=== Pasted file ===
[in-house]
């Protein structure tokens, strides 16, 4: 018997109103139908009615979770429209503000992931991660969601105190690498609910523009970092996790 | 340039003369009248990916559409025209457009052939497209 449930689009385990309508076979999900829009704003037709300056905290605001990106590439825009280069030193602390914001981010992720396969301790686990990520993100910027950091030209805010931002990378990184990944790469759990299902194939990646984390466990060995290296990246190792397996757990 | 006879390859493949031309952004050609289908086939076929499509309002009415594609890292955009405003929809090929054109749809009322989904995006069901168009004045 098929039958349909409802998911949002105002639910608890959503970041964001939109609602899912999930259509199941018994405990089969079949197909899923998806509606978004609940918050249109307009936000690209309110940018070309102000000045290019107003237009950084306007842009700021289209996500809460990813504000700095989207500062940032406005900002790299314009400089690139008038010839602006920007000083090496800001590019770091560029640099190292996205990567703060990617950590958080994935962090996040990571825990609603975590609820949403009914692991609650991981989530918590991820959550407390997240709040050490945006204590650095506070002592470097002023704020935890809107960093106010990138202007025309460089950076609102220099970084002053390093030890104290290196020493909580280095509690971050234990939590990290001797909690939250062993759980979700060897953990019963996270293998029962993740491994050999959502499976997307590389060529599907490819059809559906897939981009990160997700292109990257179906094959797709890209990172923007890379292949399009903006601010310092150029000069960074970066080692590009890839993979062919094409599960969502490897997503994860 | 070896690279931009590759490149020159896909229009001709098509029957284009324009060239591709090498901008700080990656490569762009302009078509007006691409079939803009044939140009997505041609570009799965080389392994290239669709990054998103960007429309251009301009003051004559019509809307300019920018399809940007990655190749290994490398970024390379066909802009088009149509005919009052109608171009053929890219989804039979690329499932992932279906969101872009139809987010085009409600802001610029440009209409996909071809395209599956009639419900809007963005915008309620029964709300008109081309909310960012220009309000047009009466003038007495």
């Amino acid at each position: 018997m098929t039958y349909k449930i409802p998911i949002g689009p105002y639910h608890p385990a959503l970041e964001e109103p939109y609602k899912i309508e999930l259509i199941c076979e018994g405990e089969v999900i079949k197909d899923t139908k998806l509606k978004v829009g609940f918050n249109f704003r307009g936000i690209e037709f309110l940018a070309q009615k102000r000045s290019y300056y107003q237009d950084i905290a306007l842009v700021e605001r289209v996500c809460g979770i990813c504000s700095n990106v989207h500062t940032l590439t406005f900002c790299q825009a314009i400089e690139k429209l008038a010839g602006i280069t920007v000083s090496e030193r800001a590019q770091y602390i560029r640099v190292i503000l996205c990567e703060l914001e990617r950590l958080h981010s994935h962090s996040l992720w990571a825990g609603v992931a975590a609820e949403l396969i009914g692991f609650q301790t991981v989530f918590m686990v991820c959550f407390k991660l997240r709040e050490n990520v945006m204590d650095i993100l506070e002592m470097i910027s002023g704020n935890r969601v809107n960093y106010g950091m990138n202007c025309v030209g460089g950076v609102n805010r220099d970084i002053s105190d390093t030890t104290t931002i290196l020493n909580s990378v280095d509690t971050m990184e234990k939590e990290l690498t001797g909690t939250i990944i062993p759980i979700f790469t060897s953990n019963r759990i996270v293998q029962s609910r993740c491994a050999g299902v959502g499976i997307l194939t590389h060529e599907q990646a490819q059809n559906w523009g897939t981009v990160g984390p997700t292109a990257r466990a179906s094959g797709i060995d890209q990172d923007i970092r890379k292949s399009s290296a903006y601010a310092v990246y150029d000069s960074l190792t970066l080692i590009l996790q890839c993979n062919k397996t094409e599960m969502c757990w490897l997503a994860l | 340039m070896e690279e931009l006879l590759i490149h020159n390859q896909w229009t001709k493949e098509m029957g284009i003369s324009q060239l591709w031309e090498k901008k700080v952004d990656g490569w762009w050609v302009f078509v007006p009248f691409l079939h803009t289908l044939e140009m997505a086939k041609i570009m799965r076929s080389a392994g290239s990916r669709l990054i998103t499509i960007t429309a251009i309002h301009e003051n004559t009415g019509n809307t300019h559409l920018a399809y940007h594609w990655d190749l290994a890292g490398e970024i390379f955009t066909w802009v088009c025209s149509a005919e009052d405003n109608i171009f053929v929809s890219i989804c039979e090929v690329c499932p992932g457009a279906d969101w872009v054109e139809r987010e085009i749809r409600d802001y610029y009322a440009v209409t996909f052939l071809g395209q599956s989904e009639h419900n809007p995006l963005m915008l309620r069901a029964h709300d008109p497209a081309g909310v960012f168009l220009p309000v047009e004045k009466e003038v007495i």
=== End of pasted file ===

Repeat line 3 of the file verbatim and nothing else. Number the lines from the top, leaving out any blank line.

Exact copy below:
């Amino acid at each position: 018997m098929t039958y349909k449930i409802p998911i949002g689009p105002y639910h608890p385990a959503l970041e964001e109103p939109y609602k899912i309508e999930l259509i199941c076979e018994g405990e089969v999900i079949k197909d899923t139908k998806l509606k978004v829009g609940f918050n249109f704003r307009g936000i690209e037709f309110l940018a070309q009615k102000r000045s290019y300056y107003q237009d950084i905290a306007l842009v700021e605001r289209v996500c809460g979770i990813c504000s700095n990106v989207h500062t940032l590439t406005f900002c790299q825009a314009i400089e690139k429209l008038a010839g602006i280069t920007v000083s090496e030193r800001a590019q770091y602390i560029r640099v190292i503000l996205c990567e703060l914001e990617r950590l958080h981010s994935h962090s996040l992720w990571a825990g609603v992931a975590a609820e949403l396969i009914g692991f609650q301790t991981v989530f918590m686990v991820c959550f407390k991660l997240r709040e050490n990520v945006m204590d650095i993100l506070e002592m470097i910027s002023g704020n935890r969601v809107n960093y106010g950091m990138n202007c025309v030209g460089g950076v609102n805010r220099d970084i002053s105190d390093t030890t104290t931002i290196l020493n909580s990378v280095d509690t971050m990184e234990k939590e990290l690498t001797g909690t939250i990944i062993p759980i979700f790469t060897s953990n019963r759990i996270v293998q029962s609910r993740c491994a050999g299902v959502g499976i997307l194939t590389h060529e599907q990646a490819q059809n559906w523009g897939t981009v990160g984390p997700t292109a990257r466990a179906s094959g797709i060995d890209q990172d923007i970092r890379k292949s399009s290296a903006y601010a310092v990246y150029d000069s960074l190792t970066l080692i590009l996790q890839c993979n062919k397996t094409e599960m969502c757990w490897l997503a994860l | 340039m070896e690279e931009l006879l590759i490149h020159n390859q896909w229009t001709k493949e098509m029957g284009i003369s324009q060239l591709w031309e090498k901008k700080v952004d990656g490569w762009w050609v302009f078509v007006p009248f691409l079939h803009t289908l044939e140009m997505a086939k041609i570009m799965r076929s080389a392994g290239s990916r669709l990054i998103t499509i960007t429309a251009i309002h301009e003051n004559t009415g019509n809307t300019h559409l920018a399809y940007h594609w990655d190749l290994a890292g490398e970024i390379f955009t066909w802009v088009c025209s149509a005919e009052d405003n109608i171009f053929v929809s890219i989804c039979e090929v690329c499932p992932g457009a279906d969101w872009v054109e139809r987010e085009i749809r409600d802001y610029y009322a440009v209409t996909f052939l071809g395209q599956s989904e009639h419900n809007p995006l963005m915008l309620r069901a029964h709300d008109p497209a081309g909310v960012f168009l220009p309000v047009e004045k009466e003038v007495i």